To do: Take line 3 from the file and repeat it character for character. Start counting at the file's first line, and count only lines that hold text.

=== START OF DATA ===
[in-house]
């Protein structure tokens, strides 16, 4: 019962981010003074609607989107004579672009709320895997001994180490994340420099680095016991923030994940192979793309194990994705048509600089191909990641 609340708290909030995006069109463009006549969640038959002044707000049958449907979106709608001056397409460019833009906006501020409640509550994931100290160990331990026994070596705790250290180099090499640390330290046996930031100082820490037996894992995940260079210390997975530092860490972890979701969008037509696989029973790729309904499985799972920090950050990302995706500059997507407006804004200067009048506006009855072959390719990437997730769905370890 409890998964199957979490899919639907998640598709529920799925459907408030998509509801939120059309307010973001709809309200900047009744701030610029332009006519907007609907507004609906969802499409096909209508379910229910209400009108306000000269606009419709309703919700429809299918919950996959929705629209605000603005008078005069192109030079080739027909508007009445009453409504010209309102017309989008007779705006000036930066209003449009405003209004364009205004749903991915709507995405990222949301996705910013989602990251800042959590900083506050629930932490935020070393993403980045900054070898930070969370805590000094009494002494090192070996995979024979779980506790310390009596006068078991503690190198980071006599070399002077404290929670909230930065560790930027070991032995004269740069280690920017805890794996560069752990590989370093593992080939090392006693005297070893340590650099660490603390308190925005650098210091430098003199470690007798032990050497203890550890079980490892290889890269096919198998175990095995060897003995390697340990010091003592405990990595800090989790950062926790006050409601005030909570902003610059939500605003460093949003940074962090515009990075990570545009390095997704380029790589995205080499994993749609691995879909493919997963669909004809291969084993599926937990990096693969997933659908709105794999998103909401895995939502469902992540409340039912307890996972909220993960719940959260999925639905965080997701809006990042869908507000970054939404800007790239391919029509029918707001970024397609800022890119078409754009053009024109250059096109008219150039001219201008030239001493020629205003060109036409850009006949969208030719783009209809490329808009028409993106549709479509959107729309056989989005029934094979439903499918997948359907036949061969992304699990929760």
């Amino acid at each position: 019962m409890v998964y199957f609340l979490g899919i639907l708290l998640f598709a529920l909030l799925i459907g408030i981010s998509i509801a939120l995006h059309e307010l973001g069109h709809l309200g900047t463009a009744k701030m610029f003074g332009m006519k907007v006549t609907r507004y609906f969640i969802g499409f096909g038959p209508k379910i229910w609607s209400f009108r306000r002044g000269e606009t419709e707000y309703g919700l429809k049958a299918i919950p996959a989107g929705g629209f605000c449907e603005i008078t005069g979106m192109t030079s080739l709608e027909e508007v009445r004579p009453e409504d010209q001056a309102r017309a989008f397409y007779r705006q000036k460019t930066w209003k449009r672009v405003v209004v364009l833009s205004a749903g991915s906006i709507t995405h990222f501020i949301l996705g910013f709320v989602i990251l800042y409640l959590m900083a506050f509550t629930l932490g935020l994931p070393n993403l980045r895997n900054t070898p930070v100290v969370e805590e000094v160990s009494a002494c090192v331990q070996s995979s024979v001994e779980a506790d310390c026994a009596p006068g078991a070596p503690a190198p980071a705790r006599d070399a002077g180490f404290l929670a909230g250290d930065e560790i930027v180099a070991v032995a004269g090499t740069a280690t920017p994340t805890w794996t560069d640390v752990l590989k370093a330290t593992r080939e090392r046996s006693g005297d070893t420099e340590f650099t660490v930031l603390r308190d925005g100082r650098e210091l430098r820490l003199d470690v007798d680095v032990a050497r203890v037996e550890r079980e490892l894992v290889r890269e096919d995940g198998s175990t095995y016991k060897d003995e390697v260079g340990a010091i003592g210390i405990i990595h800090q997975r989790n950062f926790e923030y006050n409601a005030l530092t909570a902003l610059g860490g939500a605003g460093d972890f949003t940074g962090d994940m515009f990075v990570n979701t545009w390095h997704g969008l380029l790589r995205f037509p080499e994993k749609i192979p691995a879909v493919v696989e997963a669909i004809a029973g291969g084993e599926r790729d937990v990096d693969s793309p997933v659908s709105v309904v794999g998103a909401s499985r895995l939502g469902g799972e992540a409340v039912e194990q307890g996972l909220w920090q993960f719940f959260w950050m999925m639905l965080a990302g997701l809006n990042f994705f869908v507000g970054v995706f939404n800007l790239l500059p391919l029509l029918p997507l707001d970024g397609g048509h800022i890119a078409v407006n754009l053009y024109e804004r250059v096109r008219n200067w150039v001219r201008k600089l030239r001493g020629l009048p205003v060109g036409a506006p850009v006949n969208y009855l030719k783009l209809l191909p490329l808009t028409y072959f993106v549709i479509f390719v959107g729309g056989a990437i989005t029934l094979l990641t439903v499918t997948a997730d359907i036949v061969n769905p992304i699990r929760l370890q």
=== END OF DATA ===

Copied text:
């Amino acid at each position: 019962m409890v998964y199957f609340l979490g899919i639907l708290l998640f598709a529920l909030l799925i459907g408030i981010s998509i509801a939120l995006h059309e307010l973001g069109h709809l309200g900047t463009a009744k701030m610029f003074g332009m006519k907007v006549t609907r507004y609906f969640i969802g499409f096909g038959p209508k379910i229910w609607s209400f009108r306000r002044g000269e606009t419709e707000y309703g919700l429809k049958a299918i919950p996959a989107g929705g629209f605000c449907e603005i008078t005069g979106m192109t030079s080739l709608e027909e508007v009445r004579p009453e409504d010209q001056a309102r017309a989008f397409y007779r705006q000036k460019t930066w209003k449009r672009v405003v209004v364009l833009s205004a749903g991915s906006i709507t995405h990222f501020i949301l996705g910013f709320v989602i990251l800042y409640l959590m900083a506050f509550t629930l932490g935020l994931p070393n993403l980045r895997n900054t070898p930070v100290v969370e805590e000094v160990s009494a002494c090192v331990q070996s995979s024979v001994e779980a506790d310390c026994a009596p006068g078991a070596p503690a190198p980071a705790r006599d070399a002077g180490f404290l929670a909230g250290d930065e560790i930027v180099a070991v032995a004269g090499t740069a280690t920017p994340t805890w794996t560069d640390v752990l590989k370093a330290t593992r080939e090392r046996s006693g005297d070893t420099e340590f650099t660490v930031l603390r308190d925005g100082r650098e210091l430098r820490l003199d470690v007798d680095v032990a050497r203890v037996e550890r079980e490892l894992v290889r890269e096919d995940g198998s175990t095995y016991k060897d003995e390697v260079g340990a010091i003592g210390i405990i990595h800090q997975r989790n950062f926790e923030y006050n409601a005030l530092t909570a902003l610059g860490g939500a605003g460093d972890f949003t940074g962090d994940m515009f990075v990570n979701t545009w390095h997704g969008l380029l790589r995205f037509p080499e994993k749609i192979p691995a879909v493919v696989e997963a669909i004809a029973g291969g084993e599926r790729d937990v990096d693969s793309p997933v659908s709105v309904v794999g998103a909401s499985r895995l939502g469902g799972e992540a409340v039912e194990q307890g996972l909220w920090q993960f719940f959260w950050m999925m639905l965080a990302g997701l809006n990042f994705f869908v507000g970054v995706f939404n800007l790239l500059p391919l029509l029918p997507l707001d970024g397609g048509h800022i890119a078409v407006n754009l053009y024109e804004r250059v096109r008219n200067w150039v001219r201008k600089l030239r001493g020629l009048p205003v060109g036409a506006p850009v006949n969208y009855l030719k783009l209809l191909p490329l808009t028409y072959f993106v549709i479509f390719v959107g729309g056989a990437i989005t029934l094979l990641t439903v499918t997948a997730d359907i036949v061969n769905p992304i699990r929760l370890q």